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Molecular epidemiology and genetic variation analyses of porcine circovirus type 2 isolated from Yunnan Province in China from 2016-2019



Porcine circovirus type 2 (PCV2) is the causative agent of porcine circovirus-associated disease (PCVAD). Its prevalence in swine herds was first reported in China in 2000. PCV2 infection causes immunosuppression that leads to multiple diseases, causing serious economic problems for the swine industry in China. Since information on the genetic variation of PCV2 in Yunnan province is limited, this study aims to investigate the molecular epidemiological and evolutionary characteristics of PCV2 from 2016 to 2019.


A total of 279 clinical samples were collected from different regions of Yunnan between 2016 to 2019, and PCV2 was detected by PCR. We then amplified full genomes from the positive samples, and the sequences were analysed for homology and genetic evolution.


Overall, 60.93% (170/279) of the screened swine herd samples were positive for PCV2. We sequenced 15 Yunnan province PCV2 strains from positive samples. Analyses of the complete genomes and Cap genes led to the classification of the 15 Yunnan PCV2 strains into PCV2a (2 of 15), PCV2b (1of 15) and PCV2d (12 of 15). All strains shared 94.3–99.9% of their identities with the nucleotide sequences of complete genomes in this study and shared 94.2–99.9% identity with the reference sequences. All strains share 89.4–100% and 86.8–100% of their identities with the nucleotide and amino acid (aa) sequences of Cap, respectively.


The results of this study provide evidence that PCV2a, PCV2b and PCV2d genotypes coexisted in Yunnan Province from 2016 to 2019, and the priority prevalence genotype was PCV2d. The data provide evidence for the increased genetic diversity and insights into the molecular epidemiology of PCV2. This study also provides basic data for the Yunnan province PCV2 molecular epidemiological survey and accumulates effective materials for the development of PCV2 vaccines.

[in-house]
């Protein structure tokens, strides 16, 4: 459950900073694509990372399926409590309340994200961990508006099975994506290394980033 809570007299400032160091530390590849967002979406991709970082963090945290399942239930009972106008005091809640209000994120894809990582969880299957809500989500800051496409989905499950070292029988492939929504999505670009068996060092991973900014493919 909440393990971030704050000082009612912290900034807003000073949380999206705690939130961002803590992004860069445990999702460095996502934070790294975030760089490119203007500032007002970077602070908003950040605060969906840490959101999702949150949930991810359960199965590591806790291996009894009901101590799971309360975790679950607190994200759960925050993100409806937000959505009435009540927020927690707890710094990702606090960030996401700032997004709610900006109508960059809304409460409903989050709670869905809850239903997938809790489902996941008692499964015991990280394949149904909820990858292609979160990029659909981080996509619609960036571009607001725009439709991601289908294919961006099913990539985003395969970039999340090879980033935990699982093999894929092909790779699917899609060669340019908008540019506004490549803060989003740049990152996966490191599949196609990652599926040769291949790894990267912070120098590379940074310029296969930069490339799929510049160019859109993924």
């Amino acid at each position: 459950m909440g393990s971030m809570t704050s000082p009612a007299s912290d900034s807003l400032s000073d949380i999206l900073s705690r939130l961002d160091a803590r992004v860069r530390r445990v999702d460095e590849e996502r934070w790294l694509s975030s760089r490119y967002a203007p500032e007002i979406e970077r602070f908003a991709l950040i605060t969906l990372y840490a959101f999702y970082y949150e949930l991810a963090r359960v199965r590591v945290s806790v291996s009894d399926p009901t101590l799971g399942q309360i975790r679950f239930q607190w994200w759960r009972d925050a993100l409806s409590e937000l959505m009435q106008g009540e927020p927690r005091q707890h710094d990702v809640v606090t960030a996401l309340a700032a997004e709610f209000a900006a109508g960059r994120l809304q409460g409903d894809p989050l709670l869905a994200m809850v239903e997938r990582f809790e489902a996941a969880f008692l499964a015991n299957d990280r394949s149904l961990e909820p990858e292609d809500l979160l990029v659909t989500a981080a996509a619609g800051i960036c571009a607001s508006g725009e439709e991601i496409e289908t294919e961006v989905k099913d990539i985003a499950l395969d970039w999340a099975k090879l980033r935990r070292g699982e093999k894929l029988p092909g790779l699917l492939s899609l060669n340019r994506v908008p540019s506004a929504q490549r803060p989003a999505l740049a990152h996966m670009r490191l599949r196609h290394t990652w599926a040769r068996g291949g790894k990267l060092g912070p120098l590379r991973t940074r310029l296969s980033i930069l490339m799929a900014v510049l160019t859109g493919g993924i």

Porcine circovirus type 2 (PCV2), a member of the family Circoviridae, is a small, non-enveloped virus with a circular, single-stranded DNA genome. It has an icosahedral symmetrical structure with a diameter of approximately 17 nm [1]. PCV2 is the causative agent of porcine circovirus-associated disease (PCVAD), which manifests as postweaning multisystemic wasting syndrome (PMWS), reproductive failure, porcine dermatitis and nephropathy syndrome (PDNS), congenital tremors (CT), porcine respiratory disease complex (PRDC), enteritis, and proliferative and necrotizing pneumonia (PNP), among other conditions [2]. Since its identification in the 1970s, PCV2 has become prevalent globally. PCV2 infection normally causes immunosuppression and reduced immunity by damaging the immune system, which leads to co-infections with other pathogens, such as Porcine Reproductive and Respiratory Syndrome Virus (PRRSV), CSFV and Porcine Pseudorabies Virus (PRV), usually resulting in worse conditions, making the requirements for prevention and control more serious [3]. PCV2 infection has caused huge economic losses in pig production in China and worldwide and is recognized as one of the most important pig diseases.

The genome of PCV2 contains 1766–1768 nucleotides, with eleven overlapped and nested open reading frames (ORFs). Six ORFs (ORF1–6) encode proteins that have been identified from these overlapped and nested ORFs [4, 5]. The viral genome contains two major open reading frames: ORF1 and ORF2. ORF1 encodes two proteins associated with replication, designated as Rep and Rep’ [6]. ORF2 encodes the capsid (Cap) protein. The Cap protein is the only structural protein of PCV2 virus that contains immunologically important epitopes associated with virus neutralization. Therefore, the ORF2 and Cap proteins are commonly used for PCV2 phylogeny, epidemiology, and genetic diversity analyses [3]. PCV2 may evade the immune response in the form of mutations because of the immune pressure due to vaccination and may affect the antigenicity and immunogenicity of the Cap protein. Huang found that after a single amino acid change in the PCV2 Cap protein, a strain cannot be neutralized by an antibody known to have neutralizing capacity [7]. PCV2 maintains evolutionary dynamics closer to single-stranded RNA viruses than double-stranded DNA viruses because the rate of nucleotide substitution for PCV2 has been estimated to be 1.2 × 10− 3 sites per year, which is the highest recorded substitution rate for a single-stranded DNA virus [8].